No choice but to tighten their belts


  • Nation
  • Thursday, 13 Aug 2015

More economical drive: Friends Alyson Katrine Oh Eling, 22, and Mohammad Ikhnul Azrin, 23, comparing prices of Perodua cars at the Perodua Sales Petaling Jaya branch in Section 19.

PETALING JAYA: Many students studying overseas will have no choice but to tighten their belts to deal with the ringgit slump.

University of California, San Diego student Nicholas Yee said he had made all the arrangements to study abroad and it was too late to back out now.

“I will have to be more careful with my expenditure. I will also be working on campus to take care of my expenses,” said the first year student, who will be flying to the United States next month.

Another student, Ang Jer Weanne, said she would be cooking more often as eating out would cost significantly more.

“I have a full scholarship so it is not so bad but I will have to be more careful of other expenses.

“In terms of accommodation, I don’t have a choice because I’ve already signed the tenancy agreement. It is going to be more expensive,” said the student who is studying genetics in University of Wisconsin.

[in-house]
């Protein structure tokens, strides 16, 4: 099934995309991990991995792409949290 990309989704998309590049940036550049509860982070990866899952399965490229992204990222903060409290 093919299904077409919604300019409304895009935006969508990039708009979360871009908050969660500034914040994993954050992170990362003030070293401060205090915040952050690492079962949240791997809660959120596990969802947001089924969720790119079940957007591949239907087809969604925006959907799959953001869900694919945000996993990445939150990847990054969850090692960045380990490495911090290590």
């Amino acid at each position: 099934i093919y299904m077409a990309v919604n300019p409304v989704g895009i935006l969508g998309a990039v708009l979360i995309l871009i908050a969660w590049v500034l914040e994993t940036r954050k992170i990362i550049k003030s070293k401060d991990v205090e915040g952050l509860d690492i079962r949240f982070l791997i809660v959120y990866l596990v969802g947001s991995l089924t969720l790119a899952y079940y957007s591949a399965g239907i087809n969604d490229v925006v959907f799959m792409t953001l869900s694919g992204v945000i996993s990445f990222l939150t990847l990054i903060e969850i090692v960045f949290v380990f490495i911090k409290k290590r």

Computer engineering student Arunan Balakrishnan, who is nowinto his third year in a university in Buffalo, in the United States, said he would have to pay RM44,000 per semester due to the drop in the ringgit.

“When I left the country in 2013, the rate was at 3.15, so it is quite a significant increase.

“To make matters worse, my fees which stand at US$10,000 to US$15,000 per semester, will only keep increasing until I finish my studies,” the 26- year-old said.

Arunan said that in addition to fees, travelling home from the US will cost him RM1,500 more one way now.

Magazine Journalism student Punithavathy Muthukumar said even a night out with friends now required budgeting.

“With the current exchange rate, it just makes me cringe every time a friend calls me out for drinks,” said the 26-year-old, who studies at University of Sunderland, the United Kingdom.

Medical student Surenthiran Krishnamoorthy, 23, said it was easy to cut down on food and shopping but certain things were a must, like hostel fees, travelling expenses and books.

He said that although he was studying medicine in Russia, his fees were paid in US dollars, adding that it cost US$6,500 a year.

“Last year, the exchange rate was RM2.80. Now it’s RM3.97. It’s ridiculous,” he said.

He said he was lucky his father’s logistics business was doing well but he would try to find ways to cope with the cost of living in Russia.

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Education , ringgit drop , students , overseas

   

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